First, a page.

My brother-in-law, B, and sister-in-law, P, have recently adopted a little baby boy. The extremely long, drawn-out, complicated process is nearly over. Next week it will be official and final. They will have completed all the paperwork, home studies, life adjustments, legal proceedings, and court appearances.
B & P were able to watch this precious baby’s development all the way from the womb to birth, were present when he came into the world, and brought him home when he was a couple of weeks old. There was never any real doubt that it would be finalized, but the reality will be a relief, I’m sure. No turning back, on anybody’s part!
There is something special about an adopted child. One that has been longed for for such a long time is especially treasured. I have another sister-in-law who is herself adopted, and it could not be clearer how crazy her parents are about her!
So, I’ve been thinking about adoption (as a concept, not as a we-ought-to-do-that!). It occurs to me that I have done a lot of adopting in my life. Not babies, and not in a legal sense. But there are people I’ve adopted as closely in my heart as if it were a legal matter.
My sister’s family-in-law, for instance. My brother-in-law is one of 6 siblings, and every one of them, and his parents, are part of my adopted family. I could not love them more if we actually shared blood. When I get to see any of them (far too rarely), it is like coming home. As long as I live, I’ll never forget the day my sister’s breast cancer was diagnosed. I sat by her bedside while she slept, trying to assimilate the awful news. The door to the hospital room opened, and her mother-in-law stepped in. I got up and fell into her arms, instantly feeling better just in her sweet presence. When my first baby was born, this woman wept over her as if she were her own grandchild. This family is as surely mine as any legal relative.
My oldest niece, my brother’s daughter, actually is adopted. She came bouncing into our lives at the age of 4, and we rarely even think about or remember that she was not originally of our blood. She is a grown woman with a lovely daughter of her own now. I am so proud of her and love her so much!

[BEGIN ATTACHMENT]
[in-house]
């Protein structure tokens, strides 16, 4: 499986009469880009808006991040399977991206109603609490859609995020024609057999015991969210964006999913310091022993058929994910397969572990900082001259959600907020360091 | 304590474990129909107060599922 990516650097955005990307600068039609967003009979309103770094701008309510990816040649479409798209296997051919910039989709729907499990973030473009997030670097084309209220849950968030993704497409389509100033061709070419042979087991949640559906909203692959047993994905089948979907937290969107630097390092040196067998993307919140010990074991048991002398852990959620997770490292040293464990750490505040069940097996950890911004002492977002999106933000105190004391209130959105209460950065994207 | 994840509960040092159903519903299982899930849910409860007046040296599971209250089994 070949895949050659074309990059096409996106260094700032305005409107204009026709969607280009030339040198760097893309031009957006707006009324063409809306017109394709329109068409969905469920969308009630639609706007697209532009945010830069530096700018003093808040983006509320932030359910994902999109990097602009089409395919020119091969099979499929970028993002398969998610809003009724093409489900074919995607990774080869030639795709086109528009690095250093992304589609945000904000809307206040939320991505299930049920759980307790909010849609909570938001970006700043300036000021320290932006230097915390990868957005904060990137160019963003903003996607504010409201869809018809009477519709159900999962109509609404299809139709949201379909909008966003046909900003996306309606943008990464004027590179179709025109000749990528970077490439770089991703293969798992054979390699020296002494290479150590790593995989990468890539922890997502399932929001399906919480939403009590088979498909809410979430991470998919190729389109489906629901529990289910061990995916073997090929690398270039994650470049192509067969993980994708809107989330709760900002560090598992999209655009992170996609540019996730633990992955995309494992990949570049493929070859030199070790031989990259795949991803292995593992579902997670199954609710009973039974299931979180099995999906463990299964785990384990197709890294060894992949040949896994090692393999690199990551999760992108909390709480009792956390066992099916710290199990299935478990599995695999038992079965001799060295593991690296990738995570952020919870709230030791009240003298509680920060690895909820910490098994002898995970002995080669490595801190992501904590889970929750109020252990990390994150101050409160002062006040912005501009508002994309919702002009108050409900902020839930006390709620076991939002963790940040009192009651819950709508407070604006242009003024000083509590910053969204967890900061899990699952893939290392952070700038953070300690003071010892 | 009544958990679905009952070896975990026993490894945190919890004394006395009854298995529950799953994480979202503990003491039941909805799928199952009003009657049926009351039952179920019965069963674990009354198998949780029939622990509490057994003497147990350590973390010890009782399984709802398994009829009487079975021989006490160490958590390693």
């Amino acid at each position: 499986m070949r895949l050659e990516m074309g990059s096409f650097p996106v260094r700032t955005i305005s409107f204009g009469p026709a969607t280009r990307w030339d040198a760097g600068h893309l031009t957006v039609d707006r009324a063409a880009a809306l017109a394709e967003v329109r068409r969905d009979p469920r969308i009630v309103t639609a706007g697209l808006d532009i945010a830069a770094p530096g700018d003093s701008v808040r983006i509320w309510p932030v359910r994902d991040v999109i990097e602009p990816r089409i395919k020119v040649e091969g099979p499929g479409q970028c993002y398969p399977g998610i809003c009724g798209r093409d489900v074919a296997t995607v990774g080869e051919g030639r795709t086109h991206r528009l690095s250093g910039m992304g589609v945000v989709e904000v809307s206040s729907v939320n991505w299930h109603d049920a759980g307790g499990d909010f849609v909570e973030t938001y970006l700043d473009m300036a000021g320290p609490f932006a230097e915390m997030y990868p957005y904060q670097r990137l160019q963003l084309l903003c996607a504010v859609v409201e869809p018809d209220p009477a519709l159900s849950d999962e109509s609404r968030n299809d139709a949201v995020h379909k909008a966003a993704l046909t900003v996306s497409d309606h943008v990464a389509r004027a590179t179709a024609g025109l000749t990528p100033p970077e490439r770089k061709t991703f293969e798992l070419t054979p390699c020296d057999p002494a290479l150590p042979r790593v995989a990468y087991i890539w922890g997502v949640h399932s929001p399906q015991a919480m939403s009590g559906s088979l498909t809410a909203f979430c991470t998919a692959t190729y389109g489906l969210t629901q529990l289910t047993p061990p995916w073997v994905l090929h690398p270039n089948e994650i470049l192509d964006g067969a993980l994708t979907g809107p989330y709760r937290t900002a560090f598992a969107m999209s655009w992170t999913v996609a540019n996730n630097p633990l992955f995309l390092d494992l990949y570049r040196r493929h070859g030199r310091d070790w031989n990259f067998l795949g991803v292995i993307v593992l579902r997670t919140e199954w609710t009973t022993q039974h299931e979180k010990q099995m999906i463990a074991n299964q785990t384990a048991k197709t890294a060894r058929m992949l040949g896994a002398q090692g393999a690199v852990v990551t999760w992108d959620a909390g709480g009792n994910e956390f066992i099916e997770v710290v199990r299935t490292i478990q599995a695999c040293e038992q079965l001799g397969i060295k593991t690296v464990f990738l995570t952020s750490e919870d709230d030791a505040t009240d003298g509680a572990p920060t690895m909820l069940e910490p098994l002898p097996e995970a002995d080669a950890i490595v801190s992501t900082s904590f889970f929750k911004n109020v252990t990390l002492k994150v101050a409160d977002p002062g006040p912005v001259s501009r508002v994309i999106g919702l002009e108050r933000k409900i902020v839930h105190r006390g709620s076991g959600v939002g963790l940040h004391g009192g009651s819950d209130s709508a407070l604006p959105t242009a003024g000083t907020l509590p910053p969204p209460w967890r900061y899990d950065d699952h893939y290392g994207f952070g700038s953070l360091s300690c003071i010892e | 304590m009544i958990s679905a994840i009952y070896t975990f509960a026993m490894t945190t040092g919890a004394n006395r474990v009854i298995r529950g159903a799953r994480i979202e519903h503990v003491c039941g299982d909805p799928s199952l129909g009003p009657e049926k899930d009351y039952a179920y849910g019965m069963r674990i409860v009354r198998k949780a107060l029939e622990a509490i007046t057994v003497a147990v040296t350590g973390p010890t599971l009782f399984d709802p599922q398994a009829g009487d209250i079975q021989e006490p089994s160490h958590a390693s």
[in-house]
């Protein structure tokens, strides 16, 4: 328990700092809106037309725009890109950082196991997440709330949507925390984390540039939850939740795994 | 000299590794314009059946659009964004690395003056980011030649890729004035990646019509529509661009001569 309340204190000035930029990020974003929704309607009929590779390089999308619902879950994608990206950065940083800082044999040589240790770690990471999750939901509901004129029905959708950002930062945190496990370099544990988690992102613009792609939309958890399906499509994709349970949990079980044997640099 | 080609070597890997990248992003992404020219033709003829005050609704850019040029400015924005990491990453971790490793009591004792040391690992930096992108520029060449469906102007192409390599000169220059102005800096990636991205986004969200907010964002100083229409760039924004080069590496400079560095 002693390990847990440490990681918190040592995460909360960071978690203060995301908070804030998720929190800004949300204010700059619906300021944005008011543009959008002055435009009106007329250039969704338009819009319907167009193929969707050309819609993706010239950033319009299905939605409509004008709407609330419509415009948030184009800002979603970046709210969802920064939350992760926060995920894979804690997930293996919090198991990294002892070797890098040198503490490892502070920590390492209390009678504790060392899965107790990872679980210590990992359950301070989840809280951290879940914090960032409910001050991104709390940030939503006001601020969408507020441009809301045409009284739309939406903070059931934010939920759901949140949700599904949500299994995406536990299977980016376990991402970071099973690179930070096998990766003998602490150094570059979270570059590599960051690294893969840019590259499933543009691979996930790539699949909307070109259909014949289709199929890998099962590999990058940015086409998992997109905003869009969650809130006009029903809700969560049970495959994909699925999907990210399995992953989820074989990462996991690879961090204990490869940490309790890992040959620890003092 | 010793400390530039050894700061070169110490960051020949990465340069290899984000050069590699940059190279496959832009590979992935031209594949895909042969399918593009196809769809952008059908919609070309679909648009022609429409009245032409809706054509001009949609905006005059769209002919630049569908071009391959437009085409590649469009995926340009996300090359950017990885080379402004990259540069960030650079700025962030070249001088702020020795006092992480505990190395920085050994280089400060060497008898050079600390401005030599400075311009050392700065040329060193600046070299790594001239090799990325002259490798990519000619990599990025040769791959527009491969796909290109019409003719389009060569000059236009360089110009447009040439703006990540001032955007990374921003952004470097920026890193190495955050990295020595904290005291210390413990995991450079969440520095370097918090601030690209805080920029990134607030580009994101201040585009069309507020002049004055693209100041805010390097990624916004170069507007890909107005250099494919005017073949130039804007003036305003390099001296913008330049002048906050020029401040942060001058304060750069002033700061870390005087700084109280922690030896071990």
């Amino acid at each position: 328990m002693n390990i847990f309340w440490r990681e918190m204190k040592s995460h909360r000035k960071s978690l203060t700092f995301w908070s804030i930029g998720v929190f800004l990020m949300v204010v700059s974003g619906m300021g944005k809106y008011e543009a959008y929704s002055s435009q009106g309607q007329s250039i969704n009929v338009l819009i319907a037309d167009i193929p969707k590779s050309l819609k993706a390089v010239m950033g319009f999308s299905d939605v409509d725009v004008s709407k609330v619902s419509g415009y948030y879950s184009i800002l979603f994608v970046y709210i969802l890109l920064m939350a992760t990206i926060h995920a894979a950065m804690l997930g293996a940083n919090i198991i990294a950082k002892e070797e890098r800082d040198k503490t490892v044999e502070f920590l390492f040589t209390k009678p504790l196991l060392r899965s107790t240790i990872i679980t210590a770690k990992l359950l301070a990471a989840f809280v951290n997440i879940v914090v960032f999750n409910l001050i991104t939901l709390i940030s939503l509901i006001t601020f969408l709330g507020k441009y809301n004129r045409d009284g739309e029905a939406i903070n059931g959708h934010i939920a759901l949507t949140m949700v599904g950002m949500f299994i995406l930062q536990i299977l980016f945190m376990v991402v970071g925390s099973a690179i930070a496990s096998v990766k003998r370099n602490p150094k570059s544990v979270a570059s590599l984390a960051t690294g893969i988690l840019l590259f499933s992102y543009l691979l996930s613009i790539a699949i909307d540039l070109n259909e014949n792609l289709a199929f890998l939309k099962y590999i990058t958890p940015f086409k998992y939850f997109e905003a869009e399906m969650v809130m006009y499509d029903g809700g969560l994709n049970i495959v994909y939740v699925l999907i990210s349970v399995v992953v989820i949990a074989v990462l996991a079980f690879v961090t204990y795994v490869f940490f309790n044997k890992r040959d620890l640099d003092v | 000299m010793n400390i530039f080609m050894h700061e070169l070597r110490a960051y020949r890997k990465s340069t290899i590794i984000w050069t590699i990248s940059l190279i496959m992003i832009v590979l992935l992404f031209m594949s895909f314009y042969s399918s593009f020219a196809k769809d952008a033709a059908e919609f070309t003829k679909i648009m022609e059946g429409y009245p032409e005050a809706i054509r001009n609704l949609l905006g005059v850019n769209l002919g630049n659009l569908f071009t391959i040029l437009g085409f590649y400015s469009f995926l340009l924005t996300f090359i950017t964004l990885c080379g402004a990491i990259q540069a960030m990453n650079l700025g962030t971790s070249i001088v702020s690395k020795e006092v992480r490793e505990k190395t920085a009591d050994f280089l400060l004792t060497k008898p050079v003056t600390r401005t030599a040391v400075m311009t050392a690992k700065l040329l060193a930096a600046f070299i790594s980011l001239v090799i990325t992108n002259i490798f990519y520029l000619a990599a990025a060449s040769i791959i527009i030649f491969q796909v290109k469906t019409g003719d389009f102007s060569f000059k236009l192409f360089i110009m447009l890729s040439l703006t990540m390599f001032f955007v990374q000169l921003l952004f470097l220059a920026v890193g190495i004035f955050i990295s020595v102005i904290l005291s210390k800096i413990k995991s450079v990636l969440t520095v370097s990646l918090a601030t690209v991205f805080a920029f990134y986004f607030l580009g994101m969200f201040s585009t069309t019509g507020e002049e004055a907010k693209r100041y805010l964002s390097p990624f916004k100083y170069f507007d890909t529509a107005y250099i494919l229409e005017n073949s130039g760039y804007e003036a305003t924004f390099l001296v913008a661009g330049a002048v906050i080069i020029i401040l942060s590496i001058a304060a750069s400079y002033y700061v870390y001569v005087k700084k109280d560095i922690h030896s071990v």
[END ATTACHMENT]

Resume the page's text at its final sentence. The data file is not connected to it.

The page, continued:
A little more complicated to explain is my relationship with my sister’s daughters. I love all my nieces and nephews, very, very much. But because I was blessed to live near them and watch them grow up, I am probably closest to these two girls. Well, they’re young women now. When their mother, my sister, died (and probably before that, to be honest), these two girls took up residence in my heart as daughters. In my heart, I’ve adopted them as my own. I pray for them each day in the same breath I pray for my own daughters. The other nieces and nephews have their own mothers for this. These two are mine.
I have recently also adopted the best friend of my niece (my sister’s oldest). She is a lovely young woman from Trinidad that my niece brought home with her a few months ago, and she instantly became family. She calls me “Aunt Amy”. She has this beautiful accent that makes it come out “Ahhnt Amy”. I am very excited that she is coming to visit next weekend.
There are actually quite a few people that I consider family. People older than me who’ve known me my whole life and are like parents; people who are my peers who are like brothers and sisters; and little ones who are like my own little nieces and nephews. I’ve adopted them, and, maybe more importantly, they’ve adopted me. They say blood is thicker than water. But real love is just as thick as blood, and I am one very blessed woman to have this much love to call my own.